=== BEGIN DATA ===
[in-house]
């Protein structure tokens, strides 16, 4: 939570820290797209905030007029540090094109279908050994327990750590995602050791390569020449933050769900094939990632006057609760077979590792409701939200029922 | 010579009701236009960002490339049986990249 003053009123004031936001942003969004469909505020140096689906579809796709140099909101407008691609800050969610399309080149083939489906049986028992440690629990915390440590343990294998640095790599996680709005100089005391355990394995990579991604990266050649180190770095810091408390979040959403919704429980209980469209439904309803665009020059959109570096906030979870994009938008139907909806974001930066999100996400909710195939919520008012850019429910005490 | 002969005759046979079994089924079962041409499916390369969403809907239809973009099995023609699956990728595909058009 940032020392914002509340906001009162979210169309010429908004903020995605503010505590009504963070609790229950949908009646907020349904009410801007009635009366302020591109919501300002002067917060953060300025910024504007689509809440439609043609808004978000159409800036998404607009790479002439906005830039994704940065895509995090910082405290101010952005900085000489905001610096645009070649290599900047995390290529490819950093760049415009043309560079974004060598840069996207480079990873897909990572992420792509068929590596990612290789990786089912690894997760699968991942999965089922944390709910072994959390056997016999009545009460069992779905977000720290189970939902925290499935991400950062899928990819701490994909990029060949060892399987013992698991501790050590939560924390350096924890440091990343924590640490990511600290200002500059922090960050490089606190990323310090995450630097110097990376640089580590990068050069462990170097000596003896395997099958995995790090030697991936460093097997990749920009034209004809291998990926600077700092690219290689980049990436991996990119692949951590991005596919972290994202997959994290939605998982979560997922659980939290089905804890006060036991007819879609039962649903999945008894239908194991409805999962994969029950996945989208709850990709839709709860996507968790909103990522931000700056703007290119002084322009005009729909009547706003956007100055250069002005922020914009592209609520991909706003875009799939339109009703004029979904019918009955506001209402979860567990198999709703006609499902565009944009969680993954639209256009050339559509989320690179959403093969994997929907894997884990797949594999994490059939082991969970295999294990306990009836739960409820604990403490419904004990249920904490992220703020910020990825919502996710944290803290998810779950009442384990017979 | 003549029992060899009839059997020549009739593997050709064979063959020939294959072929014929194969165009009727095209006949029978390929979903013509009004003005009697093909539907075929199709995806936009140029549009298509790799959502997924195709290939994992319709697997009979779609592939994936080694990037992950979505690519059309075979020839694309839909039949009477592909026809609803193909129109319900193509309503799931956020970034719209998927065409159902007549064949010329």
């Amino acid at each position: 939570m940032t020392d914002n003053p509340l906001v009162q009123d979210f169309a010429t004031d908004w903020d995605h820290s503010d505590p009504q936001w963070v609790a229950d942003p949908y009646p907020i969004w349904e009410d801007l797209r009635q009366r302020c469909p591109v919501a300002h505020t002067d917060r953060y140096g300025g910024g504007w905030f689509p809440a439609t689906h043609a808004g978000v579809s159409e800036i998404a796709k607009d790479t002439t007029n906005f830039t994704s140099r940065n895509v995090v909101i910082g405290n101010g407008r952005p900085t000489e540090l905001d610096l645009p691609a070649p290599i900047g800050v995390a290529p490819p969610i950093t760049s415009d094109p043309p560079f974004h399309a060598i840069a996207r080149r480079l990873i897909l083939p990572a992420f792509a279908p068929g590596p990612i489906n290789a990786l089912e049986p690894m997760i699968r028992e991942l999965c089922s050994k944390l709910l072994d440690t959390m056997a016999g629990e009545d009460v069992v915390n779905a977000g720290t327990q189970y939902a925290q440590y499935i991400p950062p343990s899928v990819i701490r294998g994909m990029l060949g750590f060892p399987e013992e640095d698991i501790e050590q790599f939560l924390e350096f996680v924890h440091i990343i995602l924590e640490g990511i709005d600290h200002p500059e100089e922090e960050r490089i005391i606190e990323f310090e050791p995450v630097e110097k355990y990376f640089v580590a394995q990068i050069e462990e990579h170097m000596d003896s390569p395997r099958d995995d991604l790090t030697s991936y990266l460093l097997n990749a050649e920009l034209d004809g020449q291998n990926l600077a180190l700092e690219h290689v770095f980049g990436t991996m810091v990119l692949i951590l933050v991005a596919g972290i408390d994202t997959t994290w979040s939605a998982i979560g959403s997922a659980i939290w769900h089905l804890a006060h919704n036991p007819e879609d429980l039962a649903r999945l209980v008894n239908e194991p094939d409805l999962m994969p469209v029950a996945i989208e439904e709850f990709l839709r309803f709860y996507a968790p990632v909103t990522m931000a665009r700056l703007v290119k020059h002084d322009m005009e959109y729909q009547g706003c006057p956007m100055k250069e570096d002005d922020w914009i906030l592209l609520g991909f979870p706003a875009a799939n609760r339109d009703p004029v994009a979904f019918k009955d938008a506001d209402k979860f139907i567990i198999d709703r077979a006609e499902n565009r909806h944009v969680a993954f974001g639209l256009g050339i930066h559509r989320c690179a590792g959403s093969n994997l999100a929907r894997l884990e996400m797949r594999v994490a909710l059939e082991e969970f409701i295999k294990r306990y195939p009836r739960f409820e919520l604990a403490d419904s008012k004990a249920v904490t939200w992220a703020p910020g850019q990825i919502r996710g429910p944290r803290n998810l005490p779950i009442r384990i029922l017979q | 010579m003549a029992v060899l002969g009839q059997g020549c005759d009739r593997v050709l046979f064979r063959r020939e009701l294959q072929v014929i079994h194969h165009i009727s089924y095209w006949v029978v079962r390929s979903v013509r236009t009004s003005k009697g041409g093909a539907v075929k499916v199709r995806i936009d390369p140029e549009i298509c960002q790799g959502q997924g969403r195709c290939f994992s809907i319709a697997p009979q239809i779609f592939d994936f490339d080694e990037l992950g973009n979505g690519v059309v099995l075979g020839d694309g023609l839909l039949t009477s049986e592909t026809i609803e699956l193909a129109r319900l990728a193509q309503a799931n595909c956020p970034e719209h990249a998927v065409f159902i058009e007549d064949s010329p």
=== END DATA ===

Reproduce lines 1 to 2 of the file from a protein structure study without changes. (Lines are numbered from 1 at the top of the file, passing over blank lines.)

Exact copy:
[in-house]
């Protein structure tokens, strides 16, 4: 939570820290797209905030007029540090094109279908050994327990750590995602050791390569020449933050769900094939990632006057609760077979590792409701939200029922 | 010579009701236009960002490339049986990249 003053009123004031936001942003969004469909505020140096689906579809796709140099909101407008691609800050969610399309080149083939489906049986028992440690629990915390440590343990294998640095790599996680709005100089005391355990394995990579991604990266050649180190770095810091408390979040959403919704429980209980469209439904309803665009020059959109570096906030979870994009938008139907909806974001930066999100996400909710195939919520008012850019429910005490 | 002969005759046979079994089924079962041409499916390369969403809907239809973009099995023609699956990728595909058009 940032020392914002509340906001009162979210169309010429908004903020995605503010505590009504963070609790229950949908009646907020349904009410801007009635009366302020591109919501300002002067917060953060300025910024504007689509809440439609043609808004978000159409800036998404607009790479002439906005830039994704940065895509995090910082405290101010952005900085000489905001610096645009070649290599900047995390290529490819950093760049415009043309560079974004060598840069996207480079990873897909990572992420792509068929590596990612290789990786089912690894997760699968991942999965089922944390709910072994959390056997016999009545009460069992779905977000720290189970939902925290499935991400950062899928990819701490994909990029060949060892399987013992698991501790050590939560924390350096924890440091990343924590640490990511600290200002500059922090960050490089606190990323310090995450630097110097990376640089580590990068050069462990170097000596003896395997099958995995790090030697991936460093097997990749920009034209004809291998990926600077700092690219290689980049990436991996990119692949951590991005596919972290994202997959994290939605998982979560997922659980939290089905804890006060036991007819879609039962649903999945008894239908194991409805999962994969029950996945989208709850990709839709709860996507968790909103990522931000700056703007290119002084322009005009729909009547706003956007100055250069002005922020914009592209609520991909706003875009799939339109009703004029979904019918009955506001209402979860567990198999709703006609499902565009944009969680993954639209256009050339559509989320690179959403093969994997929907894997884990797949594999994490059939082991969970295999294990306990009836739960409820604990403490419904004990249920904490992220703020910020990825919502996710944290803290998810779950009442384990017979 | 003549029992060899009839059997020549009739593997050709064979063959020939294959072929014929194969165009009727095209006949029978390929979903013509009004003005009697093909539907075929199709995806936009140029549009298509790799959502997924195709290939994992319709697997009979779609592939994936080694990037992950979505690519059309075979020839694309839909039949009477592909026809609803193909129109319900193509309503799931956020970034719209998927065409159902007549064949010329």